"I’m thrilled to be launching a new chapter for this well-loved local landmark"

In January 2016, Jack Greenall became The Pheasant’s new landlord, and set about launching a new chapter for this well-loved local landmark. Jack’s family has a passion for brewing and managing pubs and hotels that dates back to the 1750s and, having trained with the fastest-growing country pub group in the south of England, Jack was thrilled to launch his own innkeeping career with a top-to-bottom restoration that both honours The Pheasant’s heritage and ushers in a new generation of epicurean pleasures.

A sensitive refurbishment has brought the bar and restaurant a new, relaxed elegance with rich colours, comfortable furnishings and atmospheric lighting. And whether you pull up a vintage leather bar stool, hunker down in our cosy snug with its quirky print gallery and bespoke selection of local and general interest books or join friends at a table in the main dining space, it’s a great place to sample our broad and imaginative drinks range and regularly changing menu, which showcases the freshest and best local produce and unfussy, flavoursome cooking.

Rooms & Surrounding Area

The Pheasant’s 11 guest rooms too have been transformed, with an eclectic but sleek mix of patterns, textures and tones that give each bedroom a completely unique, contemporary look featuring hand-picked artworks, fabrics and furniture and meticulous attention to detail.

Set among the scenic rolling fields of Berkshire’s chalk downlands, just minutes from Britain’s jumps racing capital Lambourn and the antiques Mecca of Hungerford, the independent pub, halfway between Wales and London and just off the M4, is ideally placed for exploring an area packed with attractions and activities.

The stunning market town of Marlborough lies just 13 miles to the west, Highclere Castle, location for TV’s Downton Abbey, can be reached in 20 minutes, and we’re on the edge of the North Wessex Downs, a designated area of outstanding natural beauty and a wonderland for walkers.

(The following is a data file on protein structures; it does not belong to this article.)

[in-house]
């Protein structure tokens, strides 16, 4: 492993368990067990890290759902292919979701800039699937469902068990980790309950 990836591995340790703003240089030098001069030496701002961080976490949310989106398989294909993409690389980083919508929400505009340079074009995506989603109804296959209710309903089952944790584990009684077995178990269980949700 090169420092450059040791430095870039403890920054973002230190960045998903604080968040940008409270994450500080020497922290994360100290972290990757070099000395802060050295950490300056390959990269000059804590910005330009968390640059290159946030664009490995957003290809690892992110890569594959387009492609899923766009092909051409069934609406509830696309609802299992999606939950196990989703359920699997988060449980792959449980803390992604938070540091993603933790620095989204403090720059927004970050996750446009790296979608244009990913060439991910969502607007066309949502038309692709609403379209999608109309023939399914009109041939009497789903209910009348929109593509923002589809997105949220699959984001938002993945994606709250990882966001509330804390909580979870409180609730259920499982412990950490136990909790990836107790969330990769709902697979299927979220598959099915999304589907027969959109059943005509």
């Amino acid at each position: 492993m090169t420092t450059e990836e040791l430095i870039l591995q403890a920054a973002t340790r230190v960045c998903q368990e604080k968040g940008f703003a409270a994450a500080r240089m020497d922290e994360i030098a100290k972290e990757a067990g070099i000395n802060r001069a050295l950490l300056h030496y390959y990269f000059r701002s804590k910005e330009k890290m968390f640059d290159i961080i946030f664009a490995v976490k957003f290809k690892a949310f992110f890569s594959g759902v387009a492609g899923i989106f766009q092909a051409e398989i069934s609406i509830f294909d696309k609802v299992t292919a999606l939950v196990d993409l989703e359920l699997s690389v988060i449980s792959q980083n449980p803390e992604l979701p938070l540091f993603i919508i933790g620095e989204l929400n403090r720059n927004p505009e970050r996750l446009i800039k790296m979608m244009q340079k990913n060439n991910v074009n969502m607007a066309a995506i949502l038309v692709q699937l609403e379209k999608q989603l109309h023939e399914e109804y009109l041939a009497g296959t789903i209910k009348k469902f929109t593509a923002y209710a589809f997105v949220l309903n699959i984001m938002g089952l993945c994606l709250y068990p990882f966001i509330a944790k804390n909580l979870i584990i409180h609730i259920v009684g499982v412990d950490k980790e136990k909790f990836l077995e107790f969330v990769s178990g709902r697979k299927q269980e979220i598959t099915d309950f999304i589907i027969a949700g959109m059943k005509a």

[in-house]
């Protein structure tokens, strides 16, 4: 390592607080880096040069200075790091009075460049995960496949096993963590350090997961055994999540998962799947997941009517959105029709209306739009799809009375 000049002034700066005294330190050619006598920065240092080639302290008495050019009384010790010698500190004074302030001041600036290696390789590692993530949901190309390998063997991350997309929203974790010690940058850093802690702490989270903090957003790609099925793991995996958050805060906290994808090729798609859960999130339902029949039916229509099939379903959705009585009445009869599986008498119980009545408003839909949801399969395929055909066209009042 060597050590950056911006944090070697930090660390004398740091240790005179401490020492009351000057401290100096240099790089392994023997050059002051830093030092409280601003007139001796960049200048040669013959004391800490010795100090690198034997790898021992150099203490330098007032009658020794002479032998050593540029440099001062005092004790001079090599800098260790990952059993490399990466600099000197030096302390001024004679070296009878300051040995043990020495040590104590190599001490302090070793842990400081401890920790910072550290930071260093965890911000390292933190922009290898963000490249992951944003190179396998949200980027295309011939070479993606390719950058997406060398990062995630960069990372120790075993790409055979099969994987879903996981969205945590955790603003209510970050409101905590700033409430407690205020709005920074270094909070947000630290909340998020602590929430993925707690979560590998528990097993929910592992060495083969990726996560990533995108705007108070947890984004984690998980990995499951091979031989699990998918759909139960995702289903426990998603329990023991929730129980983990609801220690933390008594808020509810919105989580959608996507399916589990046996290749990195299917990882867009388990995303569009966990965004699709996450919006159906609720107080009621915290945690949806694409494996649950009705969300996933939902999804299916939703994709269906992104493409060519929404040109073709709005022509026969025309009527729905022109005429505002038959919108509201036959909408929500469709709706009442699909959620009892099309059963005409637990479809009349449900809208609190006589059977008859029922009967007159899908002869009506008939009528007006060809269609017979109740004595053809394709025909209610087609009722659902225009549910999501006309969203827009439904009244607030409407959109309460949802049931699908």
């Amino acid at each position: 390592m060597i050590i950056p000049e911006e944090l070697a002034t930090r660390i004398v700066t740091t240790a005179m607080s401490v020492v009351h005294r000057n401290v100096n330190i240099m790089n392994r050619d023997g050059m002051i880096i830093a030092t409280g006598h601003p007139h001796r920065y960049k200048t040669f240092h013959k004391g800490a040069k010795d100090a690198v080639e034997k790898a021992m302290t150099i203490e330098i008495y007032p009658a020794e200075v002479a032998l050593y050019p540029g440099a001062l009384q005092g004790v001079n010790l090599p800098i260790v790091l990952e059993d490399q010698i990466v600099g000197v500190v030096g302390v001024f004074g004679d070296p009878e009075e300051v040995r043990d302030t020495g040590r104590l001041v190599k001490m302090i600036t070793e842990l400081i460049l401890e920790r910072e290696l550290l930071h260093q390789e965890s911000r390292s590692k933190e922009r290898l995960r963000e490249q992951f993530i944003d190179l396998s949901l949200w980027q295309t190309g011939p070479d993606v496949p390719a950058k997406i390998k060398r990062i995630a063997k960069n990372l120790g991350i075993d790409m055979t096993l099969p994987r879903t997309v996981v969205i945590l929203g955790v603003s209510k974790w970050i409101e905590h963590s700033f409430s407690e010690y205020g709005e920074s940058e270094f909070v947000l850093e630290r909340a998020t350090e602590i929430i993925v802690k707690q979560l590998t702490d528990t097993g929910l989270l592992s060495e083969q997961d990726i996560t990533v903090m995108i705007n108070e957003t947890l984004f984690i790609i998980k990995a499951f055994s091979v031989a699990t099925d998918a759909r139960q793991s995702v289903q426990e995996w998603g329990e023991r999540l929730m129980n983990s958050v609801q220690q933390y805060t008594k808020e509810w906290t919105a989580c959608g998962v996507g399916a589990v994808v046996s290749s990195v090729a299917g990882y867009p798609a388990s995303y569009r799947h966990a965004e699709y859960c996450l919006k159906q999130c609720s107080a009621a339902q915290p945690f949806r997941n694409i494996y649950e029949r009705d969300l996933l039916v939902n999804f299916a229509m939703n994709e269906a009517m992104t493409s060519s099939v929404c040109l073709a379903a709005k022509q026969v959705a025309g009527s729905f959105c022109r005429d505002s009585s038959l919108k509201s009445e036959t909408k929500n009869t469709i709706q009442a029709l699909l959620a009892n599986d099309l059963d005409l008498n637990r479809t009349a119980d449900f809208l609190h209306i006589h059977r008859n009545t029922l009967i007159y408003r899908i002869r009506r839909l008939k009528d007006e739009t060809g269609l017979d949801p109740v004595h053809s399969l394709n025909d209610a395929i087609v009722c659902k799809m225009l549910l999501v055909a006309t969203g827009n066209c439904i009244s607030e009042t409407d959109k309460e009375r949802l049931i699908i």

Our scenic corner of Berkshire is rich in attractions to discover and activities to enjoy. Listed below are some of our favourites...


Marlborough

Marlborough is a charming historic market town just 13 miles away across the county border in Wiltshire. Sitting on the River Kennet and boasting one of the widest high streets in England, the town is home to a unique mix of quaint architectural styles, from half-timbered cottages to ornate red-brick mansion houses to the handsome stone churches at each end of the main street. Host to a bustling market every Wednesday and Saturday, the town offers a wealth of stylish boutiques and chic cafes and bistros.

marlboroughwiltshire.co.uk


Hungerford

Another historic market town, characterised by handsome Georgian architecture, Hungerford is best known today as a thriving hub for antique shops and fairs. Just four miles from us, it is also home to several authentic country outfitters, and is a good embarkation point for narrowboat trips along the Kennet and Avon Canal.

hungerford.co.uk


Highclere Castle

A loved local landmark whose fame went global with its casting as the titular mansion in TV’s Downton Abbey, the Victorian-era Highclere Castle is set in 1,000 acres of sweeping Hampshire parkland designed by the renowned 18th-century landscape gardener Capability Brown. Exhibitions, charming follies, lakes and many of the grand rooms seen in the TV show are just some of the features of the Earl and Countess of Carnarvon’s home, which is open to the public for 60 to 70 days of the year.

highclerecastle.co.uk


Welford Park

Welford Park, known for its Queen Anne house, is also famous for its snowdrops. The Galanthus Nivalis (snowdrop) display at Welford Park is in a beech wood covering approximately 5 acres alongside the River Lambourn. In the formal gardens to the south of the house you can view some of the rarer species from Lord Monstictus, green tips, Lady Elphinstone, John Gray and many more. It is believed that the snowdrops here at Welford Park were planted by the Norman monks to decorate their Church for the feast of Candlemas, and also for medicinal use. Not to be missed if in the area between 1st February to 5th March! (closed Mondays and Tuesdays).

welfordpark.co.uk


Wickham House

Wickham House is an exceptionally beautiful Georgian property, formerly the rectory to St Swithun’s, the historically important church which lies within its grounds. Elaborately ornamented in the late 19C in the style of Victorian Gothic by resident rector, it is set in 52 acres of parkland with stunning views over the neighbouring countryside, and offers myriad possibilities for marquee-based events - both corporate and private.
Wickham is licensed for civil ceremonies, both in the barn and in the walled garden, and they hold a premises license which allows live music until midnight and recorded music until 3am. They only host a maximum of 8 weekend marquee based events per annum, whilst the stunning oak-framed barn is available throughout the year for corporate off-sites.

wickhamhouse.com


Avebury Stone Circles

Dating back more than 4,000 years to Neolithic times, three monumental stone circles stand around the Wiltshire village of Avebury. The largest of these – the biggest prehistoric stone circle in the world – partially encloses the village itself, and the nearby Alexander Keiller Museum tells the story of the site’s 20th-century excavations. And unlike at Stonehenge, visitors are welcome to wander among the mysterious sarsen-stone monoliths.

nationaltrust.org.uk/avebury